Electric cars are gaining momentum, and they could lead to even more drastic changes in the car industry than just the abandonment of fossil fuels.
Electric powertrains will enable other technologies that could spell the end for individually-owned cars, argues Navigant Research senior research director John Gartner in a recent article for EV World.
Many analysts have argued that the combination of electric power, autonomous driving, and carsharing and ridesharing services will profoundly change how people use cars.
The array of sensors and processors required for self-driving cars draw a considerable amount of electricity, and a fully-electric powertrain can more easily provide this.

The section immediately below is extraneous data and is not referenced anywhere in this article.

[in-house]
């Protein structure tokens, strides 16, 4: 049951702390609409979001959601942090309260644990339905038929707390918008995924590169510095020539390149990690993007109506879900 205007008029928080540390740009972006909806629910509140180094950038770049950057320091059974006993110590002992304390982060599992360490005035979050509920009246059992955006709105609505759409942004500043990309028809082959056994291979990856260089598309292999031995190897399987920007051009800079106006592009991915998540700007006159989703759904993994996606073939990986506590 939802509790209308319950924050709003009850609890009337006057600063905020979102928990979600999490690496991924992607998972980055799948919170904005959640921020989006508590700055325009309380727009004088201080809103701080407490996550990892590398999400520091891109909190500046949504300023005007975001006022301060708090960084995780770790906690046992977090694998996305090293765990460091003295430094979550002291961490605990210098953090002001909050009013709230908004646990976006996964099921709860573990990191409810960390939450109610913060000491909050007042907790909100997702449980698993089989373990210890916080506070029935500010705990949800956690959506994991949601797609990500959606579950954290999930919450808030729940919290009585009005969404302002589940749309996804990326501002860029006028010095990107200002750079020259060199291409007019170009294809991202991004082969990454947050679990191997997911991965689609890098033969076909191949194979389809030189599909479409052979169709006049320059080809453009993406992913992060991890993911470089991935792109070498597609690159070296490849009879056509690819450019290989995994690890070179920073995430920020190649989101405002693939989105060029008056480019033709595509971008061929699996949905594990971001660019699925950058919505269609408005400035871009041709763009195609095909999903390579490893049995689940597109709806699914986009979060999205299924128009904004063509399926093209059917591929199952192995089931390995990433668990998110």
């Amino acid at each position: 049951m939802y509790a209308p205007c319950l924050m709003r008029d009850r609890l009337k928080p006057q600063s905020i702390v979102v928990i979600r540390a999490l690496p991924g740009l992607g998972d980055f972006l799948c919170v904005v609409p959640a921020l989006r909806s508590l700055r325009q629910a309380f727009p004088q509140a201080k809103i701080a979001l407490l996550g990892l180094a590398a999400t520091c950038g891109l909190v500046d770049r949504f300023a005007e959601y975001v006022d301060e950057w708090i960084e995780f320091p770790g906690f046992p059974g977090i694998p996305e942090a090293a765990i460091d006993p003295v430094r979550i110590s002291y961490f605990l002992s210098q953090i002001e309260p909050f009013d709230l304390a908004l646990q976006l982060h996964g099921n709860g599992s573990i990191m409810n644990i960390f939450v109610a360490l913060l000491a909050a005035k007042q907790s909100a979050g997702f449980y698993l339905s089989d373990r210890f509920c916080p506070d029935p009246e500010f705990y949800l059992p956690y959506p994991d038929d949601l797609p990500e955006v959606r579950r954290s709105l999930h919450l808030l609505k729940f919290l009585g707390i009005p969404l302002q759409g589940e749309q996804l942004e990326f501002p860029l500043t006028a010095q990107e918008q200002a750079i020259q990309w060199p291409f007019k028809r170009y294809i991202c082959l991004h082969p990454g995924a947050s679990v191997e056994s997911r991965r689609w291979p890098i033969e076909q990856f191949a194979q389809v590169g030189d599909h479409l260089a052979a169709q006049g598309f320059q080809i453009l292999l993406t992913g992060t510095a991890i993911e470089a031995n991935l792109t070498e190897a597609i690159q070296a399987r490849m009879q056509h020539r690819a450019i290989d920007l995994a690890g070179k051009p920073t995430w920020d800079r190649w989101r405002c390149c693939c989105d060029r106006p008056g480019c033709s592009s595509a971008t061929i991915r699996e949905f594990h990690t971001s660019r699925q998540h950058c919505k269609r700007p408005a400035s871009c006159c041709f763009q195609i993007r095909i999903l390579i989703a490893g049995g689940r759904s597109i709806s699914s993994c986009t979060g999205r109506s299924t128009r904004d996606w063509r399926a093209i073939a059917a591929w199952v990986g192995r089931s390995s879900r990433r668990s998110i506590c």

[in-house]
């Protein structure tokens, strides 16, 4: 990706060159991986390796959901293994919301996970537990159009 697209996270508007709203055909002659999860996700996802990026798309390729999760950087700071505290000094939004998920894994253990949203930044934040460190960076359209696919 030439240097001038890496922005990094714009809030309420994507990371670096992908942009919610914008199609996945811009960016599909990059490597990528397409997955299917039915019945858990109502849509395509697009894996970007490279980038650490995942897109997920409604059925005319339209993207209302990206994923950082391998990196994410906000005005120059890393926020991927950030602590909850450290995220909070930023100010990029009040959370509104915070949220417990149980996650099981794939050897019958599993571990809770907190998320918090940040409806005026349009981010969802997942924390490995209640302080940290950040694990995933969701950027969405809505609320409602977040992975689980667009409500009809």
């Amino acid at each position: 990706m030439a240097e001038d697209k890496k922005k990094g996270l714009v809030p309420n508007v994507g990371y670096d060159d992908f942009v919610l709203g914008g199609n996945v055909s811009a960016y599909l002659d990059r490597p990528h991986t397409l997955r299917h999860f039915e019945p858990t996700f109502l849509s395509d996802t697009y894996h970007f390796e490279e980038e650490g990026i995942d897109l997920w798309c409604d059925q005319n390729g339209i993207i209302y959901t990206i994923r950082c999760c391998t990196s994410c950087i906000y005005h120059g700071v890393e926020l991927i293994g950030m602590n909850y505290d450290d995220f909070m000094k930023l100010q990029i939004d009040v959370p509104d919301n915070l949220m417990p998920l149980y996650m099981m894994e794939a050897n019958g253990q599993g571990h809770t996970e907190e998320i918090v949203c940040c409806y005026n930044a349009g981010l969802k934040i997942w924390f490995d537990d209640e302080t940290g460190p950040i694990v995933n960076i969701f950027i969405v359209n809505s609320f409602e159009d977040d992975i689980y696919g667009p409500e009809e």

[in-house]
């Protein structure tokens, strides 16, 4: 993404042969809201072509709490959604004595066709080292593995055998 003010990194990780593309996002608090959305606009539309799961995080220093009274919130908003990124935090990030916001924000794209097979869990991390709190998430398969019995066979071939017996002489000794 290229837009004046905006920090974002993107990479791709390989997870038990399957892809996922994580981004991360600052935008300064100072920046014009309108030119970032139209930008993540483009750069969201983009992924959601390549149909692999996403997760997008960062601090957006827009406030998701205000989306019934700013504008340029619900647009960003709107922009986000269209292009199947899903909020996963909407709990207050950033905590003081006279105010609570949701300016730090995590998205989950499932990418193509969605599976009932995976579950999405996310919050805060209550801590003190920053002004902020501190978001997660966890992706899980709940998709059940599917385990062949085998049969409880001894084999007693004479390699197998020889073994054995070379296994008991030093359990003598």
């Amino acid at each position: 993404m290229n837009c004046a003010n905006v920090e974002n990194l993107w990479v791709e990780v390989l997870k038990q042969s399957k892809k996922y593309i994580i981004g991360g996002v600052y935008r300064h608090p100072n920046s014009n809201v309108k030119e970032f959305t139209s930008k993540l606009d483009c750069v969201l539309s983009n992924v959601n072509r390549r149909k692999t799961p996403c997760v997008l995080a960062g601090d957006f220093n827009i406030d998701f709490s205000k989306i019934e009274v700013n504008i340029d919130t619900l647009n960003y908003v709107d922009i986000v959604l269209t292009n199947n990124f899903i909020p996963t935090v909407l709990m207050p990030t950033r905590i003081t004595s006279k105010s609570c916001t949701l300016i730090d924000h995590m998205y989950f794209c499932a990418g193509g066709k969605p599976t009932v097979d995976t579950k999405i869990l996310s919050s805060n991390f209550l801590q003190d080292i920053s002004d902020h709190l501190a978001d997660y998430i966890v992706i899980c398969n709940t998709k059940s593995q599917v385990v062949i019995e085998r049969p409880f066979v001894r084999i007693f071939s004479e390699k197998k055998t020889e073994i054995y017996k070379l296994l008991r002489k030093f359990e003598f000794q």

The same would theoretically be true of the numerous connectivity features that would give people relieved of the duty of driving something to do—and potentially make sharing services more efficient.
Increased use of carsharing and ridesharing services could shift more volume to the roads from public transit, Gartner notes.
Cars used in sharing services will still have higher annual vehicle-miles traveled (VMT) than today’s individually-owned cars, which will likely shorten their lifespans.
Higher VMT could also require more frequent replacement of cars, helping to soften the blow of falling new-car sales brought on by sharing services, says Gartner.
Yet carmakers plan to do more than just supply vehicles to sharing services.
BMW and Daimler already operate their own carsharing services, while GM is investing in ridesharing service Lyft and has its own “mobility” brand called Maven.
Ford plans to transform itself from a car company into a “mobility company” by looking at ridesharing and other potential sources of revenue beyond car sales.